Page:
Photo: Andrew Fredrickson
What’s the difference you ask? Well, the MX1 guy, generally speaking, gets the better starting position in both of their motos and gets to wear the number-one plate. So you don’t have to come through the pack and your life is easier. In addition, the MX1 rider does not have to go back-to-back in their motos like the other two guys. That definitely helps, but both Dungey and Villopoto are machines out there so I’m not sure if that is THAT big of a deal. Now you know what’s at stake for the MX1 guy, so let’s see what happens.
There’s some stuff brewing behind-the-scenes in silly season that I’ve been sworn to secrecy on. But if it happens, it will be right out of left field and very surprising. Last year we didn’t get much action when it came to riders switching teams, but this year it seems that everyone outside of Ryan Villopoto and Jake Weimer are rumored to be doing something different.
As people who follow me on Twitter know all too well through my constant complaining on there, my trip to Unadilla could not have gone any worse. I flew from Vegas to Wilkes-Barre, PA, because it was about three hundo cheaper. On my way out to the race I was sitting there waiting on my flight in Newark, NJ, to W-B when I noticed that there was no one else around me and we were thirty minutes away from departure. They cancelled my flight!
This was the last flight out Friday night and I was effed. So that was it, I was driving from Newark to New Berlin, NY on Friday night, which is about four hours. I had to get a one-way rental as well, as I was still departing out of W-B. That was a nice hit. So I hit the road about 10:00 p.m. on Friday, drove through the night and got to the base of Hwy 8 south of the track before I got really tired. There I found a small motel (notice I said MO-tel) where the owner was fast asleep when I rang the bell. A few minutes later an old guy in his boxers checked me in, told me how the Italian team stayed there in ’87 for the MXDN, and I was asleep by about 2 a.m. The 5:30 a.m. wake-up call came not much later and I was off to the track for a long day of watching.
Smash cut to Sunday and my flight out of Wilkes-Barre going to Newark was getting pushed back more and more. I got to the airport and they said I should make my connection in Newark to get home, but to be absolutely 100 percent sure I should take this bus they had gotten for a bunch of other poor saps. It would get into Newark an hour before my flight or I could cross my fingers, wait for my flight in W-B and I’d get there an hour and a half before the connection. I hated to do it, but I took the bus. I wanted the sure thing, right? And it was a right choice as later on I checked and the flight out of W-B never got out.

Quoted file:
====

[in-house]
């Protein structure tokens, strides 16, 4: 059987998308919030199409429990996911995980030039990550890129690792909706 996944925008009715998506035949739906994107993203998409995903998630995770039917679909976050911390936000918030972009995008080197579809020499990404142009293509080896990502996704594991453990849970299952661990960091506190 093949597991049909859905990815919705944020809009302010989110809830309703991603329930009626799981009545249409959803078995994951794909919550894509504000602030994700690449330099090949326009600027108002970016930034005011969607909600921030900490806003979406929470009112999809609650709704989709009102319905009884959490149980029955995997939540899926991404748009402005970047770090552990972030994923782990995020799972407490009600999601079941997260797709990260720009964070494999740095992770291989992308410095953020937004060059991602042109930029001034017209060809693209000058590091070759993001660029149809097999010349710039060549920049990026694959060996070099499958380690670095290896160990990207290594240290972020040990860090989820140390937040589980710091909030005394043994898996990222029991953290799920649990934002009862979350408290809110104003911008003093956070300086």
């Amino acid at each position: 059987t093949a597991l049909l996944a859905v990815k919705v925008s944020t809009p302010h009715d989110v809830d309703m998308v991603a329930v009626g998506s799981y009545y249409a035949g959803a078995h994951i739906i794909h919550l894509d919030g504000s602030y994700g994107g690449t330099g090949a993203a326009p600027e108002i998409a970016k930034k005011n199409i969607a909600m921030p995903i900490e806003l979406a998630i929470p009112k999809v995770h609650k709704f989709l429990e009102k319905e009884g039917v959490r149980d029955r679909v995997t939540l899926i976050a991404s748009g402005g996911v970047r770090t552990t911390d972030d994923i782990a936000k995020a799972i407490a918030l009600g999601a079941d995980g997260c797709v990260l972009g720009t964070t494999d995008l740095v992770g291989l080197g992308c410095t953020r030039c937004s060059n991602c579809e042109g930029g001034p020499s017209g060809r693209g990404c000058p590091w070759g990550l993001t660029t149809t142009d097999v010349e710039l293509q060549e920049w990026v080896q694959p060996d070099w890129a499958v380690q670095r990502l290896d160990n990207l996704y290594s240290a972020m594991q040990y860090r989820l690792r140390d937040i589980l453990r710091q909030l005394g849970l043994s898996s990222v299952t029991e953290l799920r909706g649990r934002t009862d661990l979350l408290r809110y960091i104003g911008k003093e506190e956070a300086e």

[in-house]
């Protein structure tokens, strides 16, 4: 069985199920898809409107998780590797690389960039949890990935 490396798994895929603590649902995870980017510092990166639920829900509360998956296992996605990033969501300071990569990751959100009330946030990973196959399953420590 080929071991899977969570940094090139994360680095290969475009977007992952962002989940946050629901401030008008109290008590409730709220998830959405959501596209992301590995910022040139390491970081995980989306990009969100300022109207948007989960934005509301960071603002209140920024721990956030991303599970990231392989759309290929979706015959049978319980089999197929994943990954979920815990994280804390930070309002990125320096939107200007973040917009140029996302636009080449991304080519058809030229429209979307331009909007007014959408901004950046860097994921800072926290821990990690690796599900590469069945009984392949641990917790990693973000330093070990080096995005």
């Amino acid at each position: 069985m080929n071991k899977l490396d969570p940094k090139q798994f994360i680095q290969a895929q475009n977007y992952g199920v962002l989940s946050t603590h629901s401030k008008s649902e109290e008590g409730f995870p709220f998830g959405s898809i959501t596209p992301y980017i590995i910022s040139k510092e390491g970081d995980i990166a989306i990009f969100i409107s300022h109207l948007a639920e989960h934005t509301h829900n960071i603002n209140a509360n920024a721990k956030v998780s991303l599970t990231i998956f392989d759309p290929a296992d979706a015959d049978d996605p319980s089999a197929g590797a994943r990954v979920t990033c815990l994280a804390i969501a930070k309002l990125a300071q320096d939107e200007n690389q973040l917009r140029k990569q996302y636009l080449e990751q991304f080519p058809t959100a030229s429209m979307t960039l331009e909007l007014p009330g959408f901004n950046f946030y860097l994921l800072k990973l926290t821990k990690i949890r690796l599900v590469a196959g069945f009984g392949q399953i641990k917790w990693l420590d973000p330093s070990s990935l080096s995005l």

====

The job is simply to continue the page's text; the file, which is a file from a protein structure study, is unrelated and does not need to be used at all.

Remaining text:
Here's the notice on my MO-tel door at 1am on Saturday somewhere south of Unadilla.
Then when the driver pulled into the wrong terminal at Newark airport, things got real tense. We all knew he wasn’t at the right one and in a 60-foot bus, things weren’t easy at an airport.
After talking to some dudes on the sidewalk, he was back in and we got to the right terminal. Only the driver wasn’t letting us out; he was waiting for a massive parking spot to open up for his bus. That was it for me, I led a revolt of the passengers by saying, “Let’s get off, he’s not going to find a spot to park this thing…” and we piled off. The driver protested that he wasn’t parked yet but when I flipped open the hatch door and started pulling bags out, he seemed to realize that we were indeed parked. I grabbed my bag, elbowed an old lady out of the way, stepped on a little child and rushed to the counter. I made my flight with eight minutes to spare!
What a weekend of travel for me. Not very many times does it happen, but sometimes this job sucks.
And tons of get-well thoughts go out to Red Bull KTM’s Andrew Short as he crashed while testing SX this past week in California and at last count it was a broken wrist to go along with two (!!) broken elbows. Short was sixth in the points and having a tough summer when he went down. Major bummer for Short and for the team, no doubt about it, and the pits will be a little less happy for the rest of the nationals.
Wilson was finally able to break through and capture his first overall of the season at Unadilla.
Photo: Andrew Fredrickson
Our thoughts also go out to twitter’s @CLmoser as he’s a major Short super-fan and has now vowed to go 29 days without tweeting, in what I think is the ultimate show of solidarity.
The guys at Braaap Energy Bars just released their second flavor this week, Chocolate Chip. If you haven’t seen or tried these things yet, you should. They taste like a candy bar, but the ingredients are shockingly clean. They are gluten free, soy free and made with all-natural ingredients. Check them out at www.braaapbar.com and ask your local dealer to carry them.
I got an update from the guys at www.firepolicemx.com and they are ramping up for a big event. If you live near the city you should check this out:
The World Police Fire Games, an Olympic-style event that will host athletes from 70 different countries, is set to begin August 26 in New York City. The games are held bi-annually and hosted by numerous countries. The worlds best Police & Fire athletes gather together to represent their countries and departments in 69 different events from angling to wrestling and, yes, even motocross. This event will respectfully coincide with the ten-year anniversary of September 11, 2001. The World Police Fire Games will be empowered by two themes: Remembrance-–we will always remember those who lost their lives on 9/11--and gratitude-– an opportunity for all New Yorkers to thank the world for the support that flooded in after the attacks. Everyone involved with the games is excited to integrate the multifaceted cultural, entertainment, and historical experiences that New York City has to offer. The concept of the games is to promote sport and fraternity within the police/fire community.